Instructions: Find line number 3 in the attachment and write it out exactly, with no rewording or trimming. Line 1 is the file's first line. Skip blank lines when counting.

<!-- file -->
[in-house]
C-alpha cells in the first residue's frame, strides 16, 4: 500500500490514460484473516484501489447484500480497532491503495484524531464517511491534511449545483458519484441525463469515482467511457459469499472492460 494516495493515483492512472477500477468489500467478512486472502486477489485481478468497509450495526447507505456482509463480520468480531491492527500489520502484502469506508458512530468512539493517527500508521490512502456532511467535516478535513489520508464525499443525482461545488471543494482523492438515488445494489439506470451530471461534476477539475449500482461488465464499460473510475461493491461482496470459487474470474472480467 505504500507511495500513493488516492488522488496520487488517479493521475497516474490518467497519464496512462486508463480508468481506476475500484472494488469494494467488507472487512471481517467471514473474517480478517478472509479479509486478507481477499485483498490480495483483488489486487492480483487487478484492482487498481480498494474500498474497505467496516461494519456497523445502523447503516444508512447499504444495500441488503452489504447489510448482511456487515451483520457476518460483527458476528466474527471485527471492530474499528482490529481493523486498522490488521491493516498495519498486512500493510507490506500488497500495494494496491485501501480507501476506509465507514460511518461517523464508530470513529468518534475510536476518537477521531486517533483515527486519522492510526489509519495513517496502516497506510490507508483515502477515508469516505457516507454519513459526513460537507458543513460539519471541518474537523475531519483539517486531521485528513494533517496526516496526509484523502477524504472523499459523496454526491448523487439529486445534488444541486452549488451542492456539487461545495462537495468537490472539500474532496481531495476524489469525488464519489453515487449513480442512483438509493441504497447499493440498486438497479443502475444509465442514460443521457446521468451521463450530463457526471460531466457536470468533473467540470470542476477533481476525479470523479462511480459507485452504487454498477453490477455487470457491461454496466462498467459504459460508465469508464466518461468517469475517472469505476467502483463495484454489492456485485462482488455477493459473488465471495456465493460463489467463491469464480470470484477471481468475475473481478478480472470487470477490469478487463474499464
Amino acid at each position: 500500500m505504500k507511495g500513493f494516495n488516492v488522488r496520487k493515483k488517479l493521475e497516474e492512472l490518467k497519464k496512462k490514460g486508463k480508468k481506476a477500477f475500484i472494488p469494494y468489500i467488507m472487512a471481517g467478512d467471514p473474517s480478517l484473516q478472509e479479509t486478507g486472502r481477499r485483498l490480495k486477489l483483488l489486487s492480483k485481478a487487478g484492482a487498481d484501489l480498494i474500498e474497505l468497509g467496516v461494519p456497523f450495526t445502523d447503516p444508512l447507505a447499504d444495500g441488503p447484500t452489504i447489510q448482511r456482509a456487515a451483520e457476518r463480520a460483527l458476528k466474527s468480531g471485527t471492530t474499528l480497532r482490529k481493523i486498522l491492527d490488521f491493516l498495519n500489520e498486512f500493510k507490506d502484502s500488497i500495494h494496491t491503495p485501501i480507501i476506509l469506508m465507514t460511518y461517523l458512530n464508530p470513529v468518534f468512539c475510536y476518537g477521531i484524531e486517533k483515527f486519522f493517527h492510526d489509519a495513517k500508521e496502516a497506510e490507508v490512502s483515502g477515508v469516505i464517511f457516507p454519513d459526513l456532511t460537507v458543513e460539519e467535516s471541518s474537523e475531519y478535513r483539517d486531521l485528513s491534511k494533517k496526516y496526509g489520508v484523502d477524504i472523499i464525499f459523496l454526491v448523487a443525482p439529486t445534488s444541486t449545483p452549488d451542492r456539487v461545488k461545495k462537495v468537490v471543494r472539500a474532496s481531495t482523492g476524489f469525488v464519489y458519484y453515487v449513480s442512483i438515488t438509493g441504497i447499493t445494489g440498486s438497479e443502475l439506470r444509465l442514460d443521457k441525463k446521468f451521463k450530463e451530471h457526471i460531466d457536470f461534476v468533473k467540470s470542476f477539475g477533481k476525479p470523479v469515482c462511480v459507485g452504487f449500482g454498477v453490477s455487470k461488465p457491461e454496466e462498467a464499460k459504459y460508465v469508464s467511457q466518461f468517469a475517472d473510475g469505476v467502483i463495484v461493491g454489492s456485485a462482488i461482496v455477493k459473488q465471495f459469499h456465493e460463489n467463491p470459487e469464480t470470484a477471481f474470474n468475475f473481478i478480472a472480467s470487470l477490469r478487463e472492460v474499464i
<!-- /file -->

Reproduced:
Amino acid at each position: 500500500m505504500k507511495g500513493f494516495n488516492v488522488r496520487k493515483k488517479l493521475e497516474e492512472l490518467k497519464k496512462k490514460g486508463k480508468k481506476a477500477f475500484i472494488p469494494y468489500i467488507m472487512a471481517g467478512d467471514p473474517s480478517l484473516q478472509e479479509t486478507g486472502r481477499r485483498l490480495k486477489l483483488l489486487s492480483k485481478a487487478g484492482a487498481d484501489l480498494i474500498e474497505l468497509g467496516v461494519p456497523f450495526t445502523d447503516p444508512l447507505a447499504d444495500g441488503p447484500t452489504i447489510q448482511r456482509a456487515a451483520e457476518r463480520a460483527l458476528k466474527s468480531g471485527t471492530t474499528l480497532r482490529k481493523i486498522l491492527d490488521f491493516l498495519n500489520e498486512f500493510k507490506d502484502s500488497i500495494h494496491t491503495p485501501i480507501i476506509l469506508m465507514t460511518y461517523l458512530n464508530p470513529v468518534f468512539c475510536y476518537g477521531i484524531e486517533k483515527f486519522f493517527h492510526d489509519a495513517k500508521e496502516a497506510e490507508v490512502s483515502g477515508v469516505i464517511f457516507p454519513d459526513l456532511t460537507v458543513e460539519e467535516s471541518s474537523e475531519y478535513r483539517d486531521l485528513s491534511k494533517k496526516y496526509g489520508v484523502d477524504i472523499i464525499f459523496l454526491v448523487a443525482p439529486t445534488s444541486t449545483p452549488d451542492r456539487v461545488k461545495k462537495v468537490v471543494r472539500a474532496s481531495t482523492g476524489f469525488v464519489y458519484y453515487v449513480s442512483i438515488t438509493g441504497i447499493t445494489g440498486s438497479e443502475l439506470r444509465l442514460d443521457k441525463k446521468f451521463k450530463e451530471h457526471i460531466d457536470f461534476v468533473k467540470s470542476f477539475g477533481k476525479p470523479v469515482c462511480v459507485g452504487f449500482g454498477v453490477s455487470k461488465p457491461e454496466e462498467a464499460k459504459y460508465v469508464s467511457q466518461f468517469a475517472d473510475g469505476v467502483i463495484v461493491g454489492s456485485a462482488i461482496v455477493k459473488q465471495f459469499h456465493e460463489n467463491p470459487e469464480t470470484a477471481f474470474n468475475f473481478i478480472a472480467s470487470l477490469r478487463e472492460v474499464i